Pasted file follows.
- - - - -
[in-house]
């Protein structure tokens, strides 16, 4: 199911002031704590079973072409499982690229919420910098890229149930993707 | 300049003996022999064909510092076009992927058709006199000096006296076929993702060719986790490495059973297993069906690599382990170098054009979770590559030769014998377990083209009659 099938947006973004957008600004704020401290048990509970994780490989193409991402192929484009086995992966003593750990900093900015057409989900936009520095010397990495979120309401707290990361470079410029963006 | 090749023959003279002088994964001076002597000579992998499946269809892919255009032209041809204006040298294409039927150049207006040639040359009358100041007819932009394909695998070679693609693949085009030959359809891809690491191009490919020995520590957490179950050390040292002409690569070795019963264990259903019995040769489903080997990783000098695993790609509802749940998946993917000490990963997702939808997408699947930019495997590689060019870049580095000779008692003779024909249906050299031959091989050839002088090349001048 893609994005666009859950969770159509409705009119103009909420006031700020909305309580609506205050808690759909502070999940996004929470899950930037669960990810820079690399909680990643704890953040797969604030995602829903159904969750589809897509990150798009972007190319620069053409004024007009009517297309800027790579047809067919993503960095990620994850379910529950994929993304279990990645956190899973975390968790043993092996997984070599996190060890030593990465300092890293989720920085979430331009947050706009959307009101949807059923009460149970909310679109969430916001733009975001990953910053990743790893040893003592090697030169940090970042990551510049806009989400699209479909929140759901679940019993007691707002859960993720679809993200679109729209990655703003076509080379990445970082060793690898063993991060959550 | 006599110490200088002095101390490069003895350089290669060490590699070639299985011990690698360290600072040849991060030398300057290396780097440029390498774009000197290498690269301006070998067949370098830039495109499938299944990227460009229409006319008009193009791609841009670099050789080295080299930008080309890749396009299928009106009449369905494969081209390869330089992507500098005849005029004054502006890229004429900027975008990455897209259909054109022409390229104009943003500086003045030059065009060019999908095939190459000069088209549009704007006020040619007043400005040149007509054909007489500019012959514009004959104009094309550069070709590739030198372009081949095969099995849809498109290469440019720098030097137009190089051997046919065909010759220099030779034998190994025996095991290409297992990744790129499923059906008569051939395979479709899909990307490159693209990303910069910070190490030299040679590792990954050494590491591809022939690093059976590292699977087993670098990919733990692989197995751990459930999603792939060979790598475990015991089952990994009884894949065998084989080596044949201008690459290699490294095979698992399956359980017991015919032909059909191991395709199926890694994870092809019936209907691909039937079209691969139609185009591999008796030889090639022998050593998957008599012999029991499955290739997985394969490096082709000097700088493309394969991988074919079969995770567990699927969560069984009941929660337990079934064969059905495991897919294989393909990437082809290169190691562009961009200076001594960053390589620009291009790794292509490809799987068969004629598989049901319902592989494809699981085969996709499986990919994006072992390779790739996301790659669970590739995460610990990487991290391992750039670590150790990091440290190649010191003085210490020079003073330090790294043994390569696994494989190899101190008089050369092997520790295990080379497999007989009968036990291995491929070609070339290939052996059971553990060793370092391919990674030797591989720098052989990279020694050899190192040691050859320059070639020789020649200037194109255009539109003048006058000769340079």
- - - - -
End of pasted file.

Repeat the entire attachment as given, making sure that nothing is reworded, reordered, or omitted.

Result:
[in-house]
């Protein structure tokens, strides 16, 4: 199911002031704590079973072409499982690229919420910098890229149930993707 | 300049003996022999064909510092076009992927058709006199000096006296076929993702060719986790490495059973297993069906690599382990170098054009979770590559030769014998377990083209009659 099938947006973004957008600004704020401290048990509970994780490989193409991402192929484009086995992966003593750990900093900015057409989900936009520095010397990495979120309401707290990361470079410029963006 | 090749023959003279002088994964001076002597000579992998499946269809892919255009032209041809204006040298294409039927150049207006040639040359009358100041007819932009394909695998070679693609693949085009030959359809891809690491191009490919020995520590957490179950050390040292002409690569070795019963264990259903019995040769489903080997990783000098695993790609509802749940998946993917000490990963997702939808997408699947930019495997590689060019870049580095000779008692003779024909249906050299031959091989050839002088090349001048 893609994005666009859950969770159509409705009119103009909420006031700020909305309580609506205050808690759909502070999940996004929470899950930037669960990810820079690399909680990643704890953040797969604030995602829903159904969750589809897509990150798009972007190319620069053409004024007009009517297309800027790579047809067919993503960095990620994850379910529950994929993304279990990645956190899973975390968790043993092996997984070599996190060890030593990465300092890293989720920085979430331009947050706009959307009101949807059923009460149970909310679109969430916001733009975001990953910053990743790893040893003592090697030169940090970042990551510049806009989400699209479909929140759901679940019993007691707002859960993720679809993200679109729209990655703003076509080379990445970082060793690898063993991060959550 | 006599110490200088002095101390490069003895350089290669060490590699070639299985011990690698360290600072040849991060030398300057290396780097440029390498774009000197290498690269301006070998067949370098830039495109499938299944990227460009229409006319008009193009791609841009670099050789080295080299930008080309890749396009299928009106009449369905494969081209390869330089992507500098005849005029004054502006890229004429900027975008990455897209259909054109022409390229104009943003500086003045030059065009060019999908095939190459000069088209549009704007006020040619007043400005040149007509054909007489500019012959514009004959104009094309550069070709590739030198372009081949095969099995849809498109290469440019720098030097137009190089051997046919065909010759220099030779034998190994025996095991290409297992990744790129499923059906008569051939395979479709899909990307490159693209990303910069910070190490030299040679590792990954050494590491591809022939690093059976590292699977087993670098990919733990692989197995751990459930999603792939060979790598475990015991089952990994009884894949065998084989080596044949201008690459290699490294095979698992399956359980017991015919032909059909191991395709199926890694994870092809019936209907691909039937079209691969139609185009591999008796030889090639022998050593998957008599012999029991499955290739997985394969490096082709000097700088493309394969991988074919079969995770567990699927969560069984009941929660337990079934064969059905495991897919294989393909990437082809290169190691562009961009200076001594960053390589620009291009790794292509490809799987068969004629598989049901319902592989494809699981085969996709499986990919994006072992390779790739996301790659669970590739995460610990990487991290391992750039670590150790990091440290190649010191003085210490020079003073330090790294043994390569696994494989190899101190008089050369092997520790295990080379497999007989009968036990291995491929070609070339290939052996059971553990060793370092391919990674030797591989720098052989990279020694050899190192040691050859320059070639020789020649200037194109255009539109003048006058000769340079």